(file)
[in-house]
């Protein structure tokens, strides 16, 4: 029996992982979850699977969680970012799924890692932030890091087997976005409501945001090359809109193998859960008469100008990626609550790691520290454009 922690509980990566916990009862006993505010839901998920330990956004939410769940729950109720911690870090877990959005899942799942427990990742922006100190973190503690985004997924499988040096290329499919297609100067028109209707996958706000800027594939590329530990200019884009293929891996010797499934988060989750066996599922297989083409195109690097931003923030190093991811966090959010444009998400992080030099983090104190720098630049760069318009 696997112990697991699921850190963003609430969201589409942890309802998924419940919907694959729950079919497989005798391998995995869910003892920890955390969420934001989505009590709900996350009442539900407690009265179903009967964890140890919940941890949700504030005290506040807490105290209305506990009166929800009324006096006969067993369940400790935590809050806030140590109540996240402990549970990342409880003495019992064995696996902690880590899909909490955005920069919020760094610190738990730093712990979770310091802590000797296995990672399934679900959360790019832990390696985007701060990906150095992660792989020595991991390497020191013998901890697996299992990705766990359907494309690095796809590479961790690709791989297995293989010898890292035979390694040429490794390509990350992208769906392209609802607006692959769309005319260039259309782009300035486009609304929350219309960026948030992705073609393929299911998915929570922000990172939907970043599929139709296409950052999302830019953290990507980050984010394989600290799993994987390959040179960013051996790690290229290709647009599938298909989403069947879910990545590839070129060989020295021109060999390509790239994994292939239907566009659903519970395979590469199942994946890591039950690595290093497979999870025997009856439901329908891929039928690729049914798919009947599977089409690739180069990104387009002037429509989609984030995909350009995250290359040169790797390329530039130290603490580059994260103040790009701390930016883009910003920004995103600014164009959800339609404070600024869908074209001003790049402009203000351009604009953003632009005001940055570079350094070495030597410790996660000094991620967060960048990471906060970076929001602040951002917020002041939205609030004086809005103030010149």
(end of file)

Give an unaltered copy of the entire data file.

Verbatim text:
[in-house]
């Protein structure tokens, strides 16, 4: 029996992982979850699977969680970012799924890692932030890091087997976005409501945001090359809109193998859960008469100008990626609550790691520290454009 922690509980990566916990009862006993505010839901998920330990956004939410769940729950109720911690870090877990959005899942799942427990990742922006100190973190503690985004997924499988040096290329499919297609100067028109209707996958706000800027594939590329530990200019884009293929891996010797499934988060989750066996599922297989083409195109690097931003923030190093991811966090959010444009998400992080030099983090104190720098630049760069318009 696997112990697991699921850190963003609430969201589409942890309802998924419940919907694959729950079919497989005798391998995995869910003892920890955390969420934001989505009590709900996350009442539900407690009265179903009967964890140890919940941890949700504030005290506040807490105290209305506990009166929800009324006096006969067993369940400790935590809050806030140590109540996240402990549970990342409880003495019992064995696996902690880590899909909490955005920069919020760094610190738990730093712990979770310091802590000797296995990672399934679900959360790019832990390696985007701060990906150095992660792989020595991991390497020191013998901890697996299992990705766990359907494309690095796809590479961790690709791989297995293989010898890292035979390694040429490794390509990350992208769906392209609802607006692959769309005319260039259309782009300035486009609304929350219309960026948030992705073609393929299911998915929570922000990172939907970043599929139709296409950052999302830019953290990507980050984010394989600290799993994987390959040179960013051996790690290229290709647009599938298909989403069947879910990545590839070129060989020295021109060999390509790239994994292939239907566009659903519970395979590469199942994946890591039950690595290093497979999870025997009856439901329908891929039928690729049914798919009947599977089409690739180069990104387009002037429509989609984030995909350009995250290359040169790797390329530039130290603490580059994260103040790009701390930016883009910003920004995103600014164009959800339609404070600024869908074209001003790049402009203000351009604009953003632009005001940055570079350094070495030597410790996660000094991620967060960048990471906060970076929001602040951002917020002041939205609030004086809005103030010149």